How to Use VPR to Manage Threats Prior to NVD Publication
How does Tenable’s VPR score help users manage newly disclosed vulnerabilities, even before they’re published on the National Vulnerability Database (NVD)? Let’s find out.
In April, we published a blog on how vulnerability priority rating (VPR) was used to help prioritize the most dangerous CVEs in 2019. Many of the vulnerabilities covered in that post were old but newer vulnerabilities shouldn’t be neglected. Our research shows that many vulnerabilities are targeted by threat actors shortly after public disclosure. In the case of zero-days, they’re targeted even before the public is notified. This blog will discuss how VPR can be used to prioritize vulnerabilities prior to publication on the National Vulnerability Database (NVD).
From Vulnerability to NVD CVE
The NVD is a vulnerability repository consisting of databases implementing aspects of Security Content Automation Protocol (SCAP), such as: Common Vulnerabilities and Exposures (CVE); Common Platform Enumeration (CPE); Common Configuration Enumeration (CCE); and Common Vulnerability Scoring System (CVSS). It is a primary source of vulnerability information for cybersecurity practitioners and researchers.
The screenshot in Figure 1 shows a typical CVE entry page displaying the CVE ID, a short description of vulnerability impact and external references, often provided by CVE Numbering Authorities (CNA). Other information can include CVSS metrics (v2 and v3), Common Weakness Enumeration (CWE) and affected product configurations as CPE.
Figure 1. Screenshot of NVD page
Normally, the CNA would assign a CVE ID to the vulnerability on its discovery. Subsequently, the CNA would start to prepare information for publishing it to NVD — impact analysis, description of the vulnerability, assign a CVSS vector, and so forth. The completed CVE entry is sent to the MITRE CVE team to be published on NVD. In parallel, the vulnerability may already be disclosed on CNA’s security advisory board.
What is a pre-NVD gap?
As a result of the process outlined above, the CVE publication workflow may result in a delay between the initial public disclosure of a vulnerability and its publication on NVD. NVD acknowledges the existence of such a lag and points out that:
The "Date Entry Created" date in a CVE Entry indicates when the CVE ID was issued to a CVE Numbering Authority (CNA) or the CVE Entry published on the CVE List. This date does not indicate when the vulnerability was discovered, shared with the affected vendor, publicly disclosed, or updated in CVE.
In the remainder of this blog post we refer to the time gap between the public disclosure of a vulnerability and its publication on NVD as a pre-NVD gap. Let’s use CVE-2019-17026 as an example to get a more concrete idea of a pre-NVD gap:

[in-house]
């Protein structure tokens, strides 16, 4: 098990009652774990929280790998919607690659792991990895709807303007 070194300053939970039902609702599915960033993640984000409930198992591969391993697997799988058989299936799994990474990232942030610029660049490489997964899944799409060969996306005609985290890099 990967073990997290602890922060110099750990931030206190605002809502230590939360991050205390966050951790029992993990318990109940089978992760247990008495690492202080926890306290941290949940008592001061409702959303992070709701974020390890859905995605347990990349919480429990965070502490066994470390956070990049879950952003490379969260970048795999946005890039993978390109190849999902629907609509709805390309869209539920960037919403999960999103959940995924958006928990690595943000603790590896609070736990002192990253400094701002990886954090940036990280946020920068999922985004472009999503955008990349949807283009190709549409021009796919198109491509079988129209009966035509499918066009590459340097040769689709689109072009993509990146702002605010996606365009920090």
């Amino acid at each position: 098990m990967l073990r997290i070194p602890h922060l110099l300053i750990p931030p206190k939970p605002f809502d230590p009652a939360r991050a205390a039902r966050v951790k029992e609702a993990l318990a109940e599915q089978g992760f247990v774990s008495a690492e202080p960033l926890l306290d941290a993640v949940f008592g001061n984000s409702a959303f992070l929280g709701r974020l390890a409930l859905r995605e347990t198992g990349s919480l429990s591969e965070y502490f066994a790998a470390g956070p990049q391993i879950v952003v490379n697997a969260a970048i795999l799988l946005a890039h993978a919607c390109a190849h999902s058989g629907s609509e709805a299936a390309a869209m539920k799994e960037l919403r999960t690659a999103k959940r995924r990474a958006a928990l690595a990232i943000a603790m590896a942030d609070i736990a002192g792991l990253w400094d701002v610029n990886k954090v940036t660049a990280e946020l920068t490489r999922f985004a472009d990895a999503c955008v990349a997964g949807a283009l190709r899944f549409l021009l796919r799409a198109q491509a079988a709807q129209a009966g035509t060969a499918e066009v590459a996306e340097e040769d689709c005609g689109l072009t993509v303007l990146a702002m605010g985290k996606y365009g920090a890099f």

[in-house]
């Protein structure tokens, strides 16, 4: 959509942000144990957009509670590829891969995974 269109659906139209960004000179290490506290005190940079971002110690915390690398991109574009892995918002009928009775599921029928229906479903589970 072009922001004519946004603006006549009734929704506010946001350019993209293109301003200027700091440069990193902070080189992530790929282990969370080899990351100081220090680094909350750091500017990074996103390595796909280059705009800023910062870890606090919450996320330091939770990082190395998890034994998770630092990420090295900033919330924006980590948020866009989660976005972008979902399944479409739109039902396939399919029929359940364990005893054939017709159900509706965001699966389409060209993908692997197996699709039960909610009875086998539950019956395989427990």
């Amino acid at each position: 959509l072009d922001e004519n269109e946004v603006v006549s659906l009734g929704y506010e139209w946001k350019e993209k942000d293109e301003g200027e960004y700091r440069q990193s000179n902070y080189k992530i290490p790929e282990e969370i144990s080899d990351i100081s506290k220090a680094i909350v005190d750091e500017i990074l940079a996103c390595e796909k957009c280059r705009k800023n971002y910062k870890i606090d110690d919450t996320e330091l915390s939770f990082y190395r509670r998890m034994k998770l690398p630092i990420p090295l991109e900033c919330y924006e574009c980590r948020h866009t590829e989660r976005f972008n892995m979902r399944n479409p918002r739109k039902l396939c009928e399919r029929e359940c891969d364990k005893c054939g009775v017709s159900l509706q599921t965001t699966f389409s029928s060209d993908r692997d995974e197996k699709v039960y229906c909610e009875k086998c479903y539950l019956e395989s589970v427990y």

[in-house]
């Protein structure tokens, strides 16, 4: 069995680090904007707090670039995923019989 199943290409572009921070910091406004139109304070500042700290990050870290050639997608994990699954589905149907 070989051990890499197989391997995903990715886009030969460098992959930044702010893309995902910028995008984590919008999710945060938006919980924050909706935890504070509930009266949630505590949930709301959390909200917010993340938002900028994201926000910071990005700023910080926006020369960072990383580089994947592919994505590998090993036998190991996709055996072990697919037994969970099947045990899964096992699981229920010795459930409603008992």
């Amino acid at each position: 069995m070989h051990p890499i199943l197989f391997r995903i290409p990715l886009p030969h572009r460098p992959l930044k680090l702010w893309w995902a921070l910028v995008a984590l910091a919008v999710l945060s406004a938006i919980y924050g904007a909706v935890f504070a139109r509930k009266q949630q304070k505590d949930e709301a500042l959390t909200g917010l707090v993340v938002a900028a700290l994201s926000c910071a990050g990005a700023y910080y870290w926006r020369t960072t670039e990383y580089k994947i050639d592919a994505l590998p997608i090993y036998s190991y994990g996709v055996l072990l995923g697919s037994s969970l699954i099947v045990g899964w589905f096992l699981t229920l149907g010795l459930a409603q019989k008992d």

- CVE-2019-17026 was first reported in the Mozilla Security Advisory on Jan 8, 2020
- It was then published to NVD on March 2, 2020
- Two days later, on March 4, 2020, it received CVSS metrics
In this example the pre-NVD gap of CVE-2019-17026 is from Jan 8 to March 2 – a 55-day pre-NVD gap.
Many CVEs experienced big pre-NVD gaps in recent years
Having a pre-NVD gap is not rare for CVEs – 71,000 CVEs are first disclosed in vendor security advisories prior to publication on the NVD, accounting for half of all CVEs. In 2019, 5,300 CVEs had a pre-NVD gap.
Figure 2. Annual number of pre-NVD CVEs broken out by pre-NVD gap size since 2006
While the pre-NVD gap of some CVEs falls in an acceptable range of one day, our research shows that this gap is much larger for many other vulnerabilities. Figure 2 shows the annual number of pre-NVD CVEs since 2006, broken out by the gap size. Note that the term pre-NVD CVE is used in this blog to refer to CVEs that have been pre-NVD at some point in their lifecycle (and may still be).
This chart tells us several things:
- The annual number of pre-NVD CVEs has stabilized at around 5,000 since 2013. There was a surge in 2017 leading to the highest annual number of pre-NVD CVE that year at 8,100. Since then, this number has dropped to 5,200 in 2019. This shows that CNAs are becoming more agile in publishing CVEs in recent years.
- The distribution of pre-NVD gap size has become more polarized in recent years. Almost half of the annual pre-NVD CVEs were published on NVD within seven days of their initial disclosure, while a significant proportion took at least 30 days to be published. As cybersecurity practitioners, we need to pay attention to CVEs with a large pre-NVD gap as they can have a detrimental impact on your cyber exposure.
Threat activity prior to NVD publication
Of course, attackers do not wait until a CVE has been published on NVD before they start targeting it for exploitation. If we cross-reference our threat intelligence data with pre-NVD CVEs, we find that 5,400 out of 43,000 CVEs (12%) published between 2017 and 2019 were associated with threat activity prior to NVD publication.
Figure 3 shows a breakdown of these CVEs by publication year and pre-NVD threat window (i.e. days between the first known threat and its publication on NVD). A large proportion of these CVEs were under threat at least 30 days before NVD publication. As a consequence, any systems impacted by these vulnerabilities will be left exposed to threats before vulnerability information has been made available on NVD.
Figure 3. Number of CVEs with pre-NVD threats since 2017, broken out by pre-NVD threat gap